Tennessee football is coming off its best season since 2001, but things have not always run so smoothly in Knoxville recently. The Volunteers are just 63-49 since 2014, with three different head coaches leading the program over that stretch. Still, Tennessee is one of 14 schools to sign a top 25 class in each of the last 10 recruiting cycles. This has made Tennessee sportsbooks bettors very happy.
Comparing Tennessee to the other Top 20 Recruiting Teams of the Last Decade
BetTennessee.com investigated the Volunteers’ recruiting operations during this time by collecting data from the Class of 2014 through the Class of 2023 and analyzing how Tennessee fared in relation to other major college football teams.
All information and rankings come from the 247Sports Composite and were manually verified by BetTennessee.com. This is what they discovered:
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Where Do the Chips Fall For Tennessee Recruiting?
On aggregate, Tennessee ranks as the 13th best recruiting program of the last ten years, with an average class finish of 13.6. Unfortunately for the Volunteers, six of the schools ahead of them reside in the SEC and another two are set to join the league next summer when Texas and Oklahoma finally move from the Big 12.
Tennessee’s recruiting peaked at the beginning of the period examined, when Butch Jones hauled in the seventh best class in the country in 2014 and followed it up with the number four overall class in 2015. However, these signings failed to translate into the desired on-field results and Jones was fired with two games left in the 2017 season with a record of only seven games over .500 during his tenure.
Since the Class of 2015, the Volunteers have yet to sign a class ranked higher than 10th (this year’s incoming freshmen class), but they have never finished worse than 22nd in the national recruiting rankings either (2021). This has left the program in an awkward state where it perpetually possesses talent, but not quite to the same degree as certain conference rivals.
Of the 246 recruits signed by Tennessee over the last ten cycles, 109 rated as four- or five-star prospects before enrolling. That puts them at a blue-chip rate of 44.3% for the decade, just below the 50% threshold that the truly elite recruiting teams consistently clear.
Like many programs, Tennessee’s efforts to attract top players start with in-state recruiting. But while the plurality of their prospects come from the Volunteer State, 12 of the other top 20 recruiting schools of the past decade signed in-state prospects at a higher rate than Tennessee.
The Volunteers have reeled in 65 recruits from Tennessee since 2014, accounting for 26.4% of their signees. 43.1% of these in-state recruits ranked as blue chippers, a mark commensurate with their overall blue-chip success, but exceeded by all but four other teams in the top 20.
However, when considering the volume of available in-state blue chippers, Tennessee’s ability to keep top locals home looks much better. 28 of the 106 four- and five-star prospects from Tennessee over the last ten years enrolled in Knoxville out of high school, meaning 26.4% of all blue-chip recruits from the state joined the Volunteers. Only seven of the other top 20 recruiting programs signed a higher percentage of their state’s available blue chippers in the last decade.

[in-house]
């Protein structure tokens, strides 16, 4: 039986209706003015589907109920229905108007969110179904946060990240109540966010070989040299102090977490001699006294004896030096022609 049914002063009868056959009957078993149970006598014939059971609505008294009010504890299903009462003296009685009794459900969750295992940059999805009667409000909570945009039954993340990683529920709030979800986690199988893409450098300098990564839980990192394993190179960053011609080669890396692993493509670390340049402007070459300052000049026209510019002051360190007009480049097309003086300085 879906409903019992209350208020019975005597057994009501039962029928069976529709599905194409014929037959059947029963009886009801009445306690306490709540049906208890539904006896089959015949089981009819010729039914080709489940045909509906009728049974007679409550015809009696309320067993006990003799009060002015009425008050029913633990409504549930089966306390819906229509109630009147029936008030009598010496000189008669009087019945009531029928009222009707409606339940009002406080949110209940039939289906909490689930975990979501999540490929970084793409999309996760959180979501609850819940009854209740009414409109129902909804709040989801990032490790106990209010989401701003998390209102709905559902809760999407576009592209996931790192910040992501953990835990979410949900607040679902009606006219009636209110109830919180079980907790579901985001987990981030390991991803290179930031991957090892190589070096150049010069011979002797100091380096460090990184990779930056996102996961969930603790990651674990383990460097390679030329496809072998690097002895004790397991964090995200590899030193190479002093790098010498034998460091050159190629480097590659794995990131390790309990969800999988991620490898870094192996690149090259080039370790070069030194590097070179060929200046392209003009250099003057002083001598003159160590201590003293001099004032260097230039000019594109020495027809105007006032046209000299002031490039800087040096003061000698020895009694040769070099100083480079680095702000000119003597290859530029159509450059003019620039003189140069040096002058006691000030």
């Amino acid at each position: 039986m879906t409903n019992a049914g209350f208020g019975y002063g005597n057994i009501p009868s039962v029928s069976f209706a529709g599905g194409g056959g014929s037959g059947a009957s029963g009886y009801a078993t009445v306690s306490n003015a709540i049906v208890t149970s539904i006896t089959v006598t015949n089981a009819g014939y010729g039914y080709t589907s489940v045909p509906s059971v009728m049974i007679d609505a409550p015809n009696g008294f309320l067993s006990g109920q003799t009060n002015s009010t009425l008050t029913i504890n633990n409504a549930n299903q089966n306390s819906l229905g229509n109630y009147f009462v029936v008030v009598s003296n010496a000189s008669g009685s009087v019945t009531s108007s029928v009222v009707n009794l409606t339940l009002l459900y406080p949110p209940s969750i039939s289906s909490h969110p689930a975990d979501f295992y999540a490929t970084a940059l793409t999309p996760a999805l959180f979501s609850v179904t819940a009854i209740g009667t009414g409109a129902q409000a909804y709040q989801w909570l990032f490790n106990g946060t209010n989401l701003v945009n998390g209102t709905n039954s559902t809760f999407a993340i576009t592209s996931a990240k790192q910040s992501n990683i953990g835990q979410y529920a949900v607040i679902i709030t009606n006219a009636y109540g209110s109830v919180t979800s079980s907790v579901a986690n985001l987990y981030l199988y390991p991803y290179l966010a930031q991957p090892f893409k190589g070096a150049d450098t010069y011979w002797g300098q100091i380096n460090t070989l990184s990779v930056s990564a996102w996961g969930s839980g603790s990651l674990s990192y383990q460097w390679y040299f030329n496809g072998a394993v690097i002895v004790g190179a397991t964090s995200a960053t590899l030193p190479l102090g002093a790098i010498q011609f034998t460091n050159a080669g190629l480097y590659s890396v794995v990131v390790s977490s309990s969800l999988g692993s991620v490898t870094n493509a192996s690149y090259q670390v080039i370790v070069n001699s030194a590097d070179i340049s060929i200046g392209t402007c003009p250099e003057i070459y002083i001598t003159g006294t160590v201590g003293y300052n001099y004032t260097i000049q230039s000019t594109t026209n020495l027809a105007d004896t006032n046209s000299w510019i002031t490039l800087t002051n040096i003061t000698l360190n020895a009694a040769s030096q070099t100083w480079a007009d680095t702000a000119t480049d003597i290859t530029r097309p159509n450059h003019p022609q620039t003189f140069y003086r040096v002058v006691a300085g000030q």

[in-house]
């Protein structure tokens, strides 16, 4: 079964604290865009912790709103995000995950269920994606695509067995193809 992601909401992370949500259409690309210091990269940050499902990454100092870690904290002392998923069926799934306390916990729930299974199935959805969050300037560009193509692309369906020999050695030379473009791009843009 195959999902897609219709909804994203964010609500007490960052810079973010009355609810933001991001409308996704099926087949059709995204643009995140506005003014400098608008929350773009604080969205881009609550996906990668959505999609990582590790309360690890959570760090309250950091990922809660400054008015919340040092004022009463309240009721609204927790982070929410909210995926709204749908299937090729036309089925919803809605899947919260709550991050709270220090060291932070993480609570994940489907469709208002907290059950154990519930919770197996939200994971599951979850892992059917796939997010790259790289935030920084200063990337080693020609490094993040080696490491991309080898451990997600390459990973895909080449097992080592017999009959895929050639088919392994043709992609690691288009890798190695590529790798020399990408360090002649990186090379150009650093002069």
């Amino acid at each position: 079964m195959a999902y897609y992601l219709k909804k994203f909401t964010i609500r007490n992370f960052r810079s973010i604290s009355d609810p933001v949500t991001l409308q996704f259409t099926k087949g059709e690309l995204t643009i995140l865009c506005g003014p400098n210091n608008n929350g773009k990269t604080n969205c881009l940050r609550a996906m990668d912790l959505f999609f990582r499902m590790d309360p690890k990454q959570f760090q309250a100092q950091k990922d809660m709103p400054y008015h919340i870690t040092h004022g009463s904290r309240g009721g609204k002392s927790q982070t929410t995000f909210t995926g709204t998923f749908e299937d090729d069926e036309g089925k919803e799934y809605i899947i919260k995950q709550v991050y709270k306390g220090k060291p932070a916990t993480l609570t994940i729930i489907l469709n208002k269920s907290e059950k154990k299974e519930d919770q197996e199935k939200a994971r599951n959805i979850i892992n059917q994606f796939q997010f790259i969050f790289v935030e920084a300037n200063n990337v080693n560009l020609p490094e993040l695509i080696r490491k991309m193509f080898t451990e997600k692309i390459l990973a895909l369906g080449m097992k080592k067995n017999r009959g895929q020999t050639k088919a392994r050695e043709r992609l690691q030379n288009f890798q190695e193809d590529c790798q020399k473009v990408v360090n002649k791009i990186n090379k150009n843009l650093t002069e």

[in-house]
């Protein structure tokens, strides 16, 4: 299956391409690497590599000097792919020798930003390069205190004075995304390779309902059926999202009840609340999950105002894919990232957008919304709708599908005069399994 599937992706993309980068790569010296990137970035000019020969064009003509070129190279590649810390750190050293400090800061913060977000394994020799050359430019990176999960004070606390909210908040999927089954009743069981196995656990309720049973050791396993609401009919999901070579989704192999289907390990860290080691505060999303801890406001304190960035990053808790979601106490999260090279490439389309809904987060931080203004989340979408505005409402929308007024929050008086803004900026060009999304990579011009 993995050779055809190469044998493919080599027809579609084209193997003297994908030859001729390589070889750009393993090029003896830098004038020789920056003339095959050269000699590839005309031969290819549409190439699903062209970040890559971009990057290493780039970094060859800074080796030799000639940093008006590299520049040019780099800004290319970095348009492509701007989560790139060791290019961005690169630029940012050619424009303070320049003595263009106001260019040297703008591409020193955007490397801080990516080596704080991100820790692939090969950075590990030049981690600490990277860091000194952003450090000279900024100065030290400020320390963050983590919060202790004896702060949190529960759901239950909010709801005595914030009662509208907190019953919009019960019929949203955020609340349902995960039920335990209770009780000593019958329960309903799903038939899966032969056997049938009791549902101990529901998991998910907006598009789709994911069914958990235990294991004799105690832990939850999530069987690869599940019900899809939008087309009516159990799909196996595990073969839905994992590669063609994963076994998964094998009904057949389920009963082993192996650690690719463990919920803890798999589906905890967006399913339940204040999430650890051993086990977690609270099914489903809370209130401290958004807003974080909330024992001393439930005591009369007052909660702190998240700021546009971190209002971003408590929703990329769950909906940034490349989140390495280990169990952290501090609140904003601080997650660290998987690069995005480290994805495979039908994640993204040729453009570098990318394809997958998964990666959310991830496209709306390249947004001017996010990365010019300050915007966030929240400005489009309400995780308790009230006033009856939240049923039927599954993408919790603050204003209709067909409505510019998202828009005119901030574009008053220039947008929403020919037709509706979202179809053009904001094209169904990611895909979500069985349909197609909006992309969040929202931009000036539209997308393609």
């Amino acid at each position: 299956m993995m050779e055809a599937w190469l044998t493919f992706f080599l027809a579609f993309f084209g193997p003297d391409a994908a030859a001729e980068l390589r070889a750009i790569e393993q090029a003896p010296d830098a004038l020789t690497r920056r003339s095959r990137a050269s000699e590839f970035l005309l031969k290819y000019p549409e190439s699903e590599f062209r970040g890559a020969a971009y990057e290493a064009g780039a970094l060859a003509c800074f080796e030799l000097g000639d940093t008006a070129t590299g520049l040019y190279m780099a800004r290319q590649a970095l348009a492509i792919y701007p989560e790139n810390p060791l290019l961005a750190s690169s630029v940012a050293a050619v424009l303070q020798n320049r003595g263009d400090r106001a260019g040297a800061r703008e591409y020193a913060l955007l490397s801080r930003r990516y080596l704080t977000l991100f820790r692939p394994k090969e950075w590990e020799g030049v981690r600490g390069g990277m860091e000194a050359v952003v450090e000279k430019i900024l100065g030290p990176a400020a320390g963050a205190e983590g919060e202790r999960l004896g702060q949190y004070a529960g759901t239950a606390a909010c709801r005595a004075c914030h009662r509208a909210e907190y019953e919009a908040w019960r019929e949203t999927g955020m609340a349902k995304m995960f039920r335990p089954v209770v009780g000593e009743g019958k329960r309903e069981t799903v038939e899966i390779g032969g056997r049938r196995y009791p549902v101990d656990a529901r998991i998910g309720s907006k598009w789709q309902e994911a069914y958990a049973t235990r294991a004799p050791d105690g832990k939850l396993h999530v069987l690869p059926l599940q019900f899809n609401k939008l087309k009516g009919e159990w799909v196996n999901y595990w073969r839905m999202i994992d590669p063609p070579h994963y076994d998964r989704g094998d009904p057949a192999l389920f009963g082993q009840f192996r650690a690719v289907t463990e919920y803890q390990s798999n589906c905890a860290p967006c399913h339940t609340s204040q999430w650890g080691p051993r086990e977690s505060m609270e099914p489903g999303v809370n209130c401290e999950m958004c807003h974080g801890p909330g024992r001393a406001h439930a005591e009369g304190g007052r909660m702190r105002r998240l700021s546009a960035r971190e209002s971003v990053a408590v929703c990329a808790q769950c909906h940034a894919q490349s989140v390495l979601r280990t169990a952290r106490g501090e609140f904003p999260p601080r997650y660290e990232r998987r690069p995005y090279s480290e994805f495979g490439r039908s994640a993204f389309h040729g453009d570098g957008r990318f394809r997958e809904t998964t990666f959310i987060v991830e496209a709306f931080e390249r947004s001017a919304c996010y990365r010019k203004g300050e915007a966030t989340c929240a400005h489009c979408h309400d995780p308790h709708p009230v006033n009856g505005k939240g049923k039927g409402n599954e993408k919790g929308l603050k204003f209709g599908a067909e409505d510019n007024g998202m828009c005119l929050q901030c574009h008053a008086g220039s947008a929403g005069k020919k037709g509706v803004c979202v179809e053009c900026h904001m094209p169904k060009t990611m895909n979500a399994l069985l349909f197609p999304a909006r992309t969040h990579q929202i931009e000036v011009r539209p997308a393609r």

Tennessee has landed the top-rated recruit in the state five of the past ten years, while bringing in the state’s second ranked player four times over that span. Furthermore, two of the seven five stars to come out of the state since 2014 signed with Tennessee out of high school (Kyle Phillips and Trey Smith), while a third (Cade Mays) later transferred in after two seasons at Georgia.
Despite the fact the state of Tennessee has produced more blue chippers than all but eight other states over the last ten cycles, the Volunteers also heavily take advantage of their proximity to other recruiting hotbeds. Three of the eight states with more recent blue chip recruits border Tennessee (Georgia, Alabama, North Carolina), while an additional two border states rank among the top 15 recruiting states (Virginia and Mississippi).
In particular, Tennessee has found success going into Georgia for prospects, which makes sense considering the Peach State provides around three and a half times the number of blue-chip recruits as Tennessee. The Volunteers have signed 58 players from Georgia since 2014, just seven less than the number of in-state recruits the program landed. Together, recruits from Tennessee and Georgia account for exactly half of the team’s commitments over the last decade, with 54.1% of the school’s blue chippers coming from the two states.
To fill out the remainder of the roster, Tennessee tends to cast a wide net, with no other state supplying more than ten percent of the team. Eight other states sent at least six recruits to the program, though all but one of these states border Tennessee or sit within the SEC footprint.
Overall, the Volunteers have signed recruits from 25 different states since 2014 as well as DC, Australia, Canada and England, with blue chippers coming to Knoxville from 21 of these jurisdictions (18 states plus DC, Canada and England). Surprisingly, this includes a solid pipeline to California, where Tennessee has signed nine prospects from, seven of whom were considered blue chip recruits, including the Volunteers’ top two commits of the last decade, former defensive lineman Kahlil McKenzie and incoming freshman quarterback Nicholaus Iamaleava.
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